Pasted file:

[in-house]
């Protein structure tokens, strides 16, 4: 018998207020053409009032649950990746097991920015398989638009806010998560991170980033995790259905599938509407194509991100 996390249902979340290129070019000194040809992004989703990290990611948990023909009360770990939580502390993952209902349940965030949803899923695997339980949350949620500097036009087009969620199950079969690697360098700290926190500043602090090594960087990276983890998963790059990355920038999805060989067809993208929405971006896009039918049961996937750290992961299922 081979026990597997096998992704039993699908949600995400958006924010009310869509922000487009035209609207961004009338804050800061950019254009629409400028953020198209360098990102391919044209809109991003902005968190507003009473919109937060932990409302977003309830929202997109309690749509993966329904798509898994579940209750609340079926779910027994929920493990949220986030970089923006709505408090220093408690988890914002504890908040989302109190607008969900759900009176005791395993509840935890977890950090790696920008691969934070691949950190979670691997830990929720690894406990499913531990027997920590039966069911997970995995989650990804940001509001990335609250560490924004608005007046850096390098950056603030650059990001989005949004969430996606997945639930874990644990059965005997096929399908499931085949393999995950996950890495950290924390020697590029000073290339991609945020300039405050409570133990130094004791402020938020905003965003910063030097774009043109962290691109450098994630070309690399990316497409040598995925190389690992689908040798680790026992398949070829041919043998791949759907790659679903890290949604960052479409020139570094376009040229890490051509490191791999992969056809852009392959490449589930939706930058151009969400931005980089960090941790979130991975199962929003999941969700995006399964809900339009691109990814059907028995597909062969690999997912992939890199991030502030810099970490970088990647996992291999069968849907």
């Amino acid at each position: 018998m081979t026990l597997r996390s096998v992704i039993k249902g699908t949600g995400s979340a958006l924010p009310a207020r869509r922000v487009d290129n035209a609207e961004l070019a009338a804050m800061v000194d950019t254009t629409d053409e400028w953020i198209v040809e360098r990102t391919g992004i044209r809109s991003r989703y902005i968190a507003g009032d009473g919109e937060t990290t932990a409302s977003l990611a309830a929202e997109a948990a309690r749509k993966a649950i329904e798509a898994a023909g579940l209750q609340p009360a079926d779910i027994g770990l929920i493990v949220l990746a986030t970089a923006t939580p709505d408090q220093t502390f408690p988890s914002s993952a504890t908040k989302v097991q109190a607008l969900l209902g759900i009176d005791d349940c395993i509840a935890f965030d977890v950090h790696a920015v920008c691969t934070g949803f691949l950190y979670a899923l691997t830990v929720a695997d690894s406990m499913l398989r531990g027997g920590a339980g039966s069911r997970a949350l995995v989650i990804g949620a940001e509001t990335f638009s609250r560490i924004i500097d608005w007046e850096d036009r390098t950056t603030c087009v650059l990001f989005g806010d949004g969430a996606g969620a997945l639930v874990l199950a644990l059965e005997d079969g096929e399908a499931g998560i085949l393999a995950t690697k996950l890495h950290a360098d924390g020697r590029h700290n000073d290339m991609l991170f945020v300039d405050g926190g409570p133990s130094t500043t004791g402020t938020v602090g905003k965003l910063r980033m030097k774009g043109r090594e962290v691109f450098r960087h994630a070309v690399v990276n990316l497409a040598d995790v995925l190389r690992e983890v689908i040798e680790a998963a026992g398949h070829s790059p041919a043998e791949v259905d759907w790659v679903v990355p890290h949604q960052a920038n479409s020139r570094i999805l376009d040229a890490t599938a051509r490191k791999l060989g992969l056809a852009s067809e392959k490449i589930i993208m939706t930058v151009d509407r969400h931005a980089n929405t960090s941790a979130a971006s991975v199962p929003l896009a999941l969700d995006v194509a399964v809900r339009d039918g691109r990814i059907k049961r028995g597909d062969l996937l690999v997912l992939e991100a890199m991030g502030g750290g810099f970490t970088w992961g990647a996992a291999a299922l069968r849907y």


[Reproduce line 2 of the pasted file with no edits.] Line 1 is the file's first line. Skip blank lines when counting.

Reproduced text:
């Protein structure tokens, strides 16, 4: 018998207020053409009032649950990746097991920015398989638009806010998560991170980033995790259905599938509407194509991100 996390249902979340290129070019000194040809992004989703990290990611948990023909009360770990939580502390993952209902349940965030949803899923695997339980949350949620500097036009087009969620199950079969690697360098700290926190500043602090090594960087990276983890998963790059990355920038999805060989067809993208929405971006896009039918049961996937750290992961299922 081979026990597997096998992704039993699908949600995400958006924010009310869509922000487009035209609207961004009338804050800061950019254009629409400028953020198209360098990102391919044209809109991003902005968190507003009473919109937060932990409302977003309830929202997109309690749509993966329904798509898994579940209750609340079926779910027994929920493990949220986030970089923006709505408090220093408690988890914002504890908040989302109190607008969900759900009176005791395993509840935890977890950090790696920008691969934070691949950190979670691997830990929720690894406990499913531990027997920590039966069911997970995995989650990804940001509001990335609250560490924004608005007046850096390098950056603030650059990001989005949004969430996606997945639930874990644990059965005997096929399908499931085949393999995950996950890495950290924390020697590029000073290339991609945020300039405050409570133990130094004791402020938020905003965003910063030097774009043109962290691109450098994630070309690399990316497409040598995925190389690992689908040798680790026992398949070829041919043998791949759907790659679903890290949604960052479409020139570094376009040229890490051509490191791999992969056809852009392959490449589930939706930058151009969400931005980089960090941790979130991975199962929003999941969700995006399964809900339009691109990814059907028995597909062969690999997912992939890199991030502030810099970490970088990647996992291999069968849907």